Here is Germany was a 1945 propaganda documentary film directed by Frank Capra. Like its companion film, Know Your Enemy: Japan, the film is a full-length propaganda film intended to influence US Servicemen about to occupy the country after WWII. Part 1 shows panoramic views of the Germany countryside, crowds, schools, offices, and factories; dead and living victims of Nazi concentration camps at Rome, Lublin (Poland), and Brussels; articles made of human skin; Kaiser Wilhelm; and a German soldier. Describes the lack of democracy in medieval Germanic states. German troops march during World Wars I and II. The U.S. Declaration of Independence is signed. Part 2 contrasts the British and French tradition of representative government with the totalitarianism of Germany. Describes Frederick the Great’s wars with Austria. Shows portraits of Scharnhorst and Gneisenau, founders of the General Staff. Describes the dictums of Clausewitz, crushing of the 1848 revolt, German emigration to the U.S., and Bismarck’s policies. Dramatizes combat during the Franco-Prussian War and the crowning of Wilhelm I. Part 3 dramatizes the development of German industry, the merchant marine, and the General staff, and dueling in German Universities. German troops cheer Kaiser Wilhelm, parade, and invade Belgium during World War I. Transports carry U.S. troops overseas. Shows U.S. tanks and artillery in action. Ludendorff requests an armistice. Crowds cheer news of peace. Part 4 shows the Kaiser in exile in Holland and Ludendorff in Sweden. Describes the Treaty of Versailles and the Weimar Republic. Allied occupation forces depart. Describes the establishment of German veterans and athletic clubs. Germany munitions factories are retooled. Gen. Hindenburg becomes President of the Weimar Republic. Part 5 shows the Weimar parliament in session; German troops parading; Hitler; Nazi riots; and closeups of Goebbels, Rohm, Goring, and Hess. Describes Hitler’s rise to power. SS troops parade, books are burned, and Hitler speaks. Part 6 describes the unconditional surrender of Germany. Shows prisoners and industrial ruins. Contrasts “lackadaisical” occupation in 1918 with the more complete occupation, the trial of war criminals, and denazification processes in 1945.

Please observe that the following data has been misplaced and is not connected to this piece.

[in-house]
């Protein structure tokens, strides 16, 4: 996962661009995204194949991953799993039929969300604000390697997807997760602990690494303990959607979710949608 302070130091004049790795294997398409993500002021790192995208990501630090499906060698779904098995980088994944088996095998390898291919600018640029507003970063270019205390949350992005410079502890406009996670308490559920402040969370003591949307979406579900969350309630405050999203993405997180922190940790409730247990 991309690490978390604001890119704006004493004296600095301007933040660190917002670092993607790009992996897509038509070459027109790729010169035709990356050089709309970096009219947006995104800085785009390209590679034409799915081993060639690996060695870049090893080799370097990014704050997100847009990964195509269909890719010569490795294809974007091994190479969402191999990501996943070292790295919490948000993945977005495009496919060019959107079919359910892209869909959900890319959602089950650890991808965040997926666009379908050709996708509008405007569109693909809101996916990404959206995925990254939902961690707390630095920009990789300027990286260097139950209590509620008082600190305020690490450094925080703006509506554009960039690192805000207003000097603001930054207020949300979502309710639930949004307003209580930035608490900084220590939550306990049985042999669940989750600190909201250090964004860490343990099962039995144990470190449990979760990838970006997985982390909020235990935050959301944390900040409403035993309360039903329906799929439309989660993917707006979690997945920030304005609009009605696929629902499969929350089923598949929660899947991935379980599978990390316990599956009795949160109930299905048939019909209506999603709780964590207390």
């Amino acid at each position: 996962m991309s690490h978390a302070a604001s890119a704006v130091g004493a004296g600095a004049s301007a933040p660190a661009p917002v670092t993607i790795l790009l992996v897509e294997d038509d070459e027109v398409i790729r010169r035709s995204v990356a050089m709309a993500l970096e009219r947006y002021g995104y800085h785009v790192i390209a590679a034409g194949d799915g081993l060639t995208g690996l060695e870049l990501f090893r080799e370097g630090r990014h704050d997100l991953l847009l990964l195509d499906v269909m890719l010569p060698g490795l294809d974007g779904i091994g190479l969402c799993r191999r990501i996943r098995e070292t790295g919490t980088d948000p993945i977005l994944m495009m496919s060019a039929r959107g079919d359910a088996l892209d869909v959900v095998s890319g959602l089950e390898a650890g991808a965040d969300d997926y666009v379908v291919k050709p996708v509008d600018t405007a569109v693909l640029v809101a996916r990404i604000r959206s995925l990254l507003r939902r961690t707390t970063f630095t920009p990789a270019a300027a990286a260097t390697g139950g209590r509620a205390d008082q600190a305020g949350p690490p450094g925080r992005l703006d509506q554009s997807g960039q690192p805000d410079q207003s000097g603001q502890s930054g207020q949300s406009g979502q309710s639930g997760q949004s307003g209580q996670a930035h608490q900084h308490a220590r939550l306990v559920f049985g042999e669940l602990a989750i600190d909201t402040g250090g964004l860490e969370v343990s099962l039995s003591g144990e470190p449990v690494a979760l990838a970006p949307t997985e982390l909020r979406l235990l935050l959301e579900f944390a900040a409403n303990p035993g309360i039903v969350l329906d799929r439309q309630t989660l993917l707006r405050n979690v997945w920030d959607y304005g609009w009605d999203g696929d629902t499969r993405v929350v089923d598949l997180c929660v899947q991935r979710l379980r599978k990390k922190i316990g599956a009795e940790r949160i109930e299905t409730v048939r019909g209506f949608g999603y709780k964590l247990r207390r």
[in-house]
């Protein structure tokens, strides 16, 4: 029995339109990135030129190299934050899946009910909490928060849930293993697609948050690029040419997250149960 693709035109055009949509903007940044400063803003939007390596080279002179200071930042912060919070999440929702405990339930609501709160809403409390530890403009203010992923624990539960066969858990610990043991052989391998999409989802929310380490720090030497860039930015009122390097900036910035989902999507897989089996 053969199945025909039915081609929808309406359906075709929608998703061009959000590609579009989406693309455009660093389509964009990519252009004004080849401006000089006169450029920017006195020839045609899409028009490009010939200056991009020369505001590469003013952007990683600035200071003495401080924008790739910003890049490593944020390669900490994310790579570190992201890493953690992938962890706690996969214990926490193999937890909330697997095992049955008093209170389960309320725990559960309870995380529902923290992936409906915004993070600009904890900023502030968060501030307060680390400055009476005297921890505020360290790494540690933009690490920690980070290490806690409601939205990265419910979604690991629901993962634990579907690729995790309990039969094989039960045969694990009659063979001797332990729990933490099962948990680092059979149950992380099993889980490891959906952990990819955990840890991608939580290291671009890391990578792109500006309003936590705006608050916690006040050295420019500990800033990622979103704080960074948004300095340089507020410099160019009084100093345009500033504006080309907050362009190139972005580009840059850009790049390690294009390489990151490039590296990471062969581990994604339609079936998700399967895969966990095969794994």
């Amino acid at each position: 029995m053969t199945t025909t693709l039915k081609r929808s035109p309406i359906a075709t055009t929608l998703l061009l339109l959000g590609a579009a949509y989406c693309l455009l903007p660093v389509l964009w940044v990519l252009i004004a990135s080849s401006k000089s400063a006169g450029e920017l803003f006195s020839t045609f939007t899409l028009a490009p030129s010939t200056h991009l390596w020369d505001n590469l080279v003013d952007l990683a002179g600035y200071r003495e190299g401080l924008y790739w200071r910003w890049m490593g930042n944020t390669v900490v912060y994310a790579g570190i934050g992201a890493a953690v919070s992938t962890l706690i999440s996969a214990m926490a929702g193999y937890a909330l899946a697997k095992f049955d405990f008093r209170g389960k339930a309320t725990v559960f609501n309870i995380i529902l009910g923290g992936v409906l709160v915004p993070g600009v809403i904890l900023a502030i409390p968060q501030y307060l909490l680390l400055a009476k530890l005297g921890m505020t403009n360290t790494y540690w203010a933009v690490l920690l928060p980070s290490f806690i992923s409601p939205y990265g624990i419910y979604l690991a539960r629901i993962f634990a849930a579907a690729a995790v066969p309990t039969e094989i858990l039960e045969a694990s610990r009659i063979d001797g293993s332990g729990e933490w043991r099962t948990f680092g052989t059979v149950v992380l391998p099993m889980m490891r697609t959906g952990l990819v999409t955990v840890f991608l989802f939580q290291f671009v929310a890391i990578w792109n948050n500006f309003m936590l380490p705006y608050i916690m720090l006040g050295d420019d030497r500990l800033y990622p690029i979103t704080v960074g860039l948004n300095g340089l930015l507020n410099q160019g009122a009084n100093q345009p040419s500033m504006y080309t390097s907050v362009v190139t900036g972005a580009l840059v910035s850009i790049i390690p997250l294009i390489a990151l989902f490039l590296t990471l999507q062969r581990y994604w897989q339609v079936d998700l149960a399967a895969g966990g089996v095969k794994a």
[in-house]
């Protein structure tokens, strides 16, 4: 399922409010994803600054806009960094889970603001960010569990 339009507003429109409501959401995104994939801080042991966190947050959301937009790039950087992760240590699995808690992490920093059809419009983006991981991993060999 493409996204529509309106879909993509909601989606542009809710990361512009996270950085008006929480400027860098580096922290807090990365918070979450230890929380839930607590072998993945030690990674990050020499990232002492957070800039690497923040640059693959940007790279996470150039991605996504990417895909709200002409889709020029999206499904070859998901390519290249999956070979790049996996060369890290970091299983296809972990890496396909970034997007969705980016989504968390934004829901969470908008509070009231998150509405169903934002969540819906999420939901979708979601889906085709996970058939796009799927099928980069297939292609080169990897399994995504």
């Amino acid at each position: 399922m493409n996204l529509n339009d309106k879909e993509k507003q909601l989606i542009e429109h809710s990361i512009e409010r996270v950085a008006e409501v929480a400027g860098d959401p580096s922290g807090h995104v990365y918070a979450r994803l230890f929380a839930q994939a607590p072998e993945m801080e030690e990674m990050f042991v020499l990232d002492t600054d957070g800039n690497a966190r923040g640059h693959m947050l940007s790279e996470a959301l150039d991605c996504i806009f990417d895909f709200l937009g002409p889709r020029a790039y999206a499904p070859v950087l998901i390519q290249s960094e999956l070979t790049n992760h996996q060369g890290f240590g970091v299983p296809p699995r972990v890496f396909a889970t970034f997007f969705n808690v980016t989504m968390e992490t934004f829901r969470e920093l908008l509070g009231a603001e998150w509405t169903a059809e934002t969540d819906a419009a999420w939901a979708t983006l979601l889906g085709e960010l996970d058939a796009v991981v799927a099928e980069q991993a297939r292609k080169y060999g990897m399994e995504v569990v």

Here is Germany

Here is Germany (Part 3)

Here is Germany was a 1945 propaganda documentary film directed by Frank Capra. Like its companion film, Know Your Enemy: Japan, the film is a full-length propaganda film intended to influence US Servicemen about to occupy the country after WWII. Part 1 shows panoramic views of the Germany countryside, crowds, schools, offices, and factories; dead and living victims of Nazi concentration camps at Rome, Lublin (Poland), and Brussels; articles made of human skin; Kaiser Wilhelm; and a German soldier. Describes the lack of democracy in medieval Germanic states. German troops march during World Wars I and II. The U.S. Declaration of Independence is signed. Part 2 contrasts the British and French tradition of representative government with the totalitarianism of Germany. Describes Frederick the Great’s wars with Austria. Shows portraits of Scharnhorst and Gneisenau, founders of the General Staff. Describes the dictums of Clausewitz, crushing of the 1848 revolt, German emigration to the U.S., and Bismarck’s policies. Dramatizes combat during the Franco-Prussian War and the crowning of Wilhelm I. Part 3 dramatizes the development of German industry, the merchant marine, and the General staff, and dueling in German Universities. German troops cheer Kaiser Wilhelm, parade, and invade Belgium during World War I. Transports carry U.S. troops overseas. Shows U.S. tanks and artillery in action. Ludendorff requests an armistice. Crowds cheer news of peace. Part 4 shows the Kaiser in exile in Holland and Ludendorff in Sweden. Describes the Treaty of Versailles and the Weimar Republic. Allied occupation forces depart. Describes the establishment of German veterans and athletic clubs. Germany munitions factories are retooled. Gen. Hindenburg becomes President of the Weimar Republic. Part 5 shows the Weimar parliament in session; German troops parading; Hitler; Nazi riots; and closeups of Goebbels, Rohm, Goring, and Hess. Describes Hitler’s rise to power. SS troops parade, books are burned, and Hitler speaks. Part 6 describes the unconditional surrender of Germany. Shows prisoners and industrial ruins. Contrasts “lackadaisical” occupation in 1918 with the more complete occupation, the trial of war criminals, and denazification processes in 1945.